Aging & Social Change


10th Interdisciplinary Conference: "Aging Societies: Extended Working Lives and Discrimination Against Older Workers"

24. - 25. September 2020,

We take seriously our responsibility to serve the public good, to consider the health and well-being of our Research Network members, and to protect the communities we work with and in. Simultaneously, we are committed to enabling our members to be productive and collaborative during this challenging time. In this context, we have decided to continue with the Aging & Social Change: Tenth Interdisciplinary Conference as a virtual-only event.

Theme 1: Economic and Demographic Perspectives on Aging
Theme 2: Public Policy and Public Perspectives on Aging
Theme 3: Medical Perspectives on Aging, Health, Wellness
Theme 4: Social and Cultural Perspectives on Aging

2020 Special Focus - New Ageism in Times of Pandemic: Tensions between Active Aging and Risk-Group Definitions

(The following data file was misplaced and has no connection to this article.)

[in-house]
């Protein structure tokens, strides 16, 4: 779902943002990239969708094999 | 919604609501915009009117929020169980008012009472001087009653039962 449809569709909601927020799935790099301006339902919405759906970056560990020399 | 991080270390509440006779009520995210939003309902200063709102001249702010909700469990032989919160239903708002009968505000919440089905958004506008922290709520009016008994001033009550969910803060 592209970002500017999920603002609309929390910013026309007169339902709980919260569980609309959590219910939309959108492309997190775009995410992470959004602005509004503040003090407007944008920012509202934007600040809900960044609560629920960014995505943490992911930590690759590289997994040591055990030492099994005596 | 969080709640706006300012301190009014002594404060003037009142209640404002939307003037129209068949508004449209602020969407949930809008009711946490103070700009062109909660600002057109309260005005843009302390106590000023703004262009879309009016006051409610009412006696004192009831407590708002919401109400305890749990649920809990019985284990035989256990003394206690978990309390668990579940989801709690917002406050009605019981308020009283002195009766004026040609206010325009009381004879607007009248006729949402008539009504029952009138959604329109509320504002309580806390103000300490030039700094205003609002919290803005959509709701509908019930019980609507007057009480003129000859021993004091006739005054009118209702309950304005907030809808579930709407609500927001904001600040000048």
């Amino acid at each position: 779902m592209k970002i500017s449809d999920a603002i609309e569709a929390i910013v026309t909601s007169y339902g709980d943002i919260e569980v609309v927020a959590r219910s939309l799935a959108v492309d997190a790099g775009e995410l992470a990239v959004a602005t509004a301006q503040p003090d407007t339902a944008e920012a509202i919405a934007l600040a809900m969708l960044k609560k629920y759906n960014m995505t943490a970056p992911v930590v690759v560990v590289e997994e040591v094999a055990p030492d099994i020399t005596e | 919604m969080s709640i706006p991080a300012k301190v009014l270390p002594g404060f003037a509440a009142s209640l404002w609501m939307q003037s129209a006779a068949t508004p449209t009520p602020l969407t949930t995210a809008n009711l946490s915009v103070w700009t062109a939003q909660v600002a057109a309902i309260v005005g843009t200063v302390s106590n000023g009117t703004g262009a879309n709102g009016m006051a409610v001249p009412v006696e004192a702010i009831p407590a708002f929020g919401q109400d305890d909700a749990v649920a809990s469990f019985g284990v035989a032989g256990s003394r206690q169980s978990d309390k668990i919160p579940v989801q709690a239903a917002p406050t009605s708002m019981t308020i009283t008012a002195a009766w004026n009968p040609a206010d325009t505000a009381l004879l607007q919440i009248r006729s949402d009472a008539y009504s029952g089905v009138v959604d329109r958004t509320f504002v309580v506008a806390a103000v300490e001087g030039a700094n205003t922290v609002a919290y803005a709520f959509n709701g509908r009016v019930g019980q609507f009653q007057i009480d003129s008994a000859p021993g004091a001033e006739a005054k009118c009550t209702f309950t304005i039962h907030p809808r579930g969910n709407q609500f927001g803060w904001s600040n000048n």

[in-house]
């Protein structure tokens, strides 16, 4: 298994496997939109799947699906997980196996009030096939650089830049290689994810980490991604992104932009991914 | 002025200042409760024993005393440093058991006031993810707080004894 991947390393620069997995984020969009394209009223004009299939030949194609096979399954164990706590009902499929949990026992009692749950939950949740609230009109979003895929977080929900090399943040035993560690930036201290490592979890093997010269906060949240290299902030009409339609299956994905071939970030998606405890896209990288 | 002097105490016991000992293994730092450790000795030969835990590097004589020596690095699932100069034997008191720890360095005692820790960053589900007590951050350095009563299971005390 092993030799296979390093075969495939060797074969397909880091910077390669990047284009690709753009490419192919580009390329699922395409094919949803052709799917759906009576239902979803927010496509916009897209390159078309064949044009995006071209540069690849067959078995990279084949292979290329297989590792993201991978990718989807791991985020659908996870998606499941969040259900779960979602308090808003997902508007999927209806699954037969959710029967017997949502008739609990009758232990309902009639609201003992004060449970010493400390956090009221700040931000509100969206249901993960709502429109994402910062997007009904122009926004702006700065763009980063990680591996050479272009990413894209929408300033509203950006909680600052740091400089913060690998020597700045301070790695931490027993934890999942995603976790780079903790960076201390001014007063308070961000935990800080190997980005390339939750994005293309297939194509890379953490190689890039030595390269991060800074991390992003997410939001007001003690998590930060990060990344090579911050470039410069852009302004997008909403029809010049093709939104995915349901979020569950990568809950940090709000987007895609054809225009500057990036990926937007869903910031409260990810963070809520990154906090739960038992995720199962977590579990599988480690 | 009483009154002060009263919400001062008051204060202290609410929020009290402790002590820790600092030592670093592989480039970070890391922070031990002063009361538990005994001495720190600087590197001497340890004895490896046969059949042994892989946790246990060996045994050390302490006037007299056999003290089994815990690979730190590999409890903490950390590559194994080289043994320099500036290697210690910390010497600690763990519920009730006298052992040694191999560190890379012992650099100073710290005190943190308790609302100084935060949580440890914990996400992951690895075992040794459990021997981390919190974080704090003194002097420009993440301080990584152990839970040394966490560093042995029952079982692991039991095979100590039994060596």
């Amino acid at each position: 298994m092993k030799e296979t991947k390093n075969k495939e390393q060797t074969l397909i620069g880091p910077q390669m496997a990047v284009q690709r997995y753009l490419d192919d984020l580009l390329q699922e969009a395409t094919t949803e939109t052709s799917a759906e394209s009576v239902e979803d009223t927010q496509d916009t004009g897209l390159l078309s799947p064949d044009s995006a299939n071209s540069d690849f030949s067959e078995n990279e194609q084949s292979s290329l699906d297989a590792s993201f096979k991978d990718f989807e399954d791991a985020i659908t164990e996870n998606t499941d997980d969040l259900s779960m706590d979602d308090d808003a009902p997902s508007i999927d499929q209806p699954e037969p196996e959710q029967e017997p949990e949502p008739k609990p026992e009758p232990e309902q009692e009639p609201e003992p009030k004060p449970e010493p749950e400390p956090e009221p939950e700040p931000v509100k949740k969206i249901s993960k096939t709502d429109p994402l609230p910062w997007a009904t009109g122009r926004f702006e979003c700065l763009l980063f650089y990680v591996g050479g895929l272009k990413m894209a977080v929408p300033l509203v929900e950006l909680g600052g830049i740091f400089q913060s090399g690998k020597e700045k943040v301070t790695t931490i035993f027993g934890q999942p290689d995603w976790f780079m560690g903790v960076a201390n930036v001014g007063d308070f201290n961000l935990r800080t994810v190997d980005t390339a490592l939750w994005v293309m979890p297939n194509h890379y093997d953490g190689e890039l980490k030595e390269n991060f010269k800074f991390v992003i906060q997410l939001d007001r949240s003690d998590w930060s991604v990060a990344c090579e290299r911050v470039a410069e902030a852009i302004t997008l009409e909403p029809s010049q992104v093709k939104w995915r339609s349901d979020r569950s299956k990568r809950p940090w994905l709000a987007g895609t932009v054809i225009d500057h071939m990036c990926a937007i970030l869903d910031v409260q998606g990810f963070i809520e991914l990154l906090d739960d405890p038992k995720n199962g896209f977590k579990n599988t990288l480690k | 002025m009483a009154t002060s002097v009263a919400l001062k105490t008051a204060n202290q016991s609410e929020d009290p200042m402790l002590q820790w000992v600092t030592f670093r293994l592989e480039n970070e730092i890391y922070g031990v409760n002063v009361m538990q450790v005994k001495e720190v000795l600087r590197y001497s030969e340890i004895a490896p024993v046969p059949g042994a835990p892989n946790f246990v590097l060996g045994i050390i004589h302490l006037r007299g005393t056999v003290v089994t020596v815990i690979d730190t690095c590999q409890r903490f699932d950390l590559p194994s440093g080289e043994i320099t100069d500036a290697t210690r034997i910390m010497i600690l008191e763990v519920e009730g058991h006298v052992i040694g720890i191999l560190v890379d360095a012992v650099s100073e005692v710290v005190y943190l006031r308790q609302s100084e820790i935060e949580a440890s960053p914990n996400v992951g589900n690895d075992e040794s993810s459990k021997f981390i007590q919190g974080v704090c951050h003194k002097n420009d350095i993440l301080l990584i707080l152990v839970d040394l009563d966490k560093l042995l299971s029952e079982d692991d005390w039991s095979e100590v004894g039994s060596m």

The COVID-19 pandemic sets the stage for a gigantic epidemiological, economic, social, and cultural global experiment under which we face a rise of ageism around the world. With mortality risks by COVID-19 being unequally distributed by chronological age, public policies to control the spread of the virus and its consequences for individuals and societies are often focusing on this and apply ageist language and practice, e.g., when defining risk groups or allocating resources. The pandemic and related policies pave the way for an exacerbation of negative stereotypes, prejudice, and discrimination towards people because of their age, or at least their social relevance, and have the potential to outlast the health crisis. At the same time, active aging goals, norms, and expectations prevail and create tensions of various kinds, e.g., in late work or elder care with effects for participation/autonomy, well-being, exclusion, and (in)equality. The Aging and Social Change: Tenth Interdisciplinary Conference invites discussion on ageism in times of pandemic from the overall perspective of aging and social change.

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